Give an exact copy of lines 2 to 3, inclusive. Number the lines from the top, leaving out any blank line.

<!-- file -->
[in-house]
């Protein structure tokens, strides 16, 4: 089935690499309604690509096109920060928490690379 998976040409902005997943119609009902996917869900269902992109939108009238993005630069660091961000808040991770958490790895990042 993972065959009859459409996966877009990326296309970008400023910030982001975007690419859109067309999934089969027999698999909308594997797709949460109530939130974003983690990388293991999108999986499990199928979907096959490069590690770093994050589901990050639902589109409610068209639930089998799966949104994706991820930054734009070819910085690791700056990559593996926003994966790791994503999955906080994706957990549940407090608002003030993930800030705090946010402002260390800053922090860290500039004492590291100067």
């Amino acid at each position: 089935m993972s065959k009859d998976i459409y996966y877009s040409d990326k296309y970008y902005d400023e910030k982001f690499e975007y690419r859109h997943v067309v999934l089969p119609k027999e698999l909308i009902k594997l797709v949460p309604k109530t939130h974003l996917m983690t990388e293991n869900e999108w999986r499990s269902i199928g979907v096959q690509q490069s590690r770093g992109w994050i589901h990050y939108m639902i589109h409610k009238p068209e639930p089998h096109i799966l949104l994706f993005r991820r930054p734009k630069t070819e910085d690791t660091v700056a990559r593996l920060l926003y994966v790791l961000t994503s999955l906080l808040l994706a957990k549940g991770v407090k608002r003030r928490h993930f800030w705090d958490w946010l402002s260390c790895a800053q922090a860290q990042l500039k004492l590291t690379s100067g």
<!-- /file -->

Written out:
């Protein structure tokens, strides 16, 4: 089935690499309604690509096109920060928490690379 998976040409902005997943119609009902996917869900269902992109939108009238993005630069660091961000808040991770958490790895990042 993972065959009859459409996966877009990326296309970008400023910030982001975007690419859109067309999934089969027999698999909308594997797709949460109530939130974003983690990388293991999108999986499990199928979907096959490069590690770093994050589901990050639902589109409610068209639930089998799966949104994706991820930054734009070819910085690791700056990559593996926003994966790791994503999955906080994706957990549940407090608002003030993930800030705090946010402002260390800053922090860290500039004492590291100067």
């Amino acid at each position: 089935m993972s065959k009859d998976i459409y996966y877009s040409d990326k296309y970008y902005d400023e910030k982001f690499e975007y690419r859109h997943v067309v999934l089969p119609k027999e698999l909308i009902k594997l797709v949460p309604k109530t939130h974003l996917m983690t990388e293991n869900e999108w999986r499990s269902i199928g979907v096959q690509q490069s590690r770093g992109w994050i589901h990050y939108m639902i589109h409610k009238p068209e639930p089998h096109i799966l949104l994706f993005r991820r930054p734009k630069t070819e910085d690791t660091v700056a990559r593996l920060l926003y994966v790791l961000t994503s999955l906080l808040l994706a957990k549940g991770v407090k608002r003030r928490h993930f800030w705090d958490w946010l402002s260390c790895a800053q922090a860290q990042l500039k004492l590291t690379s100067g």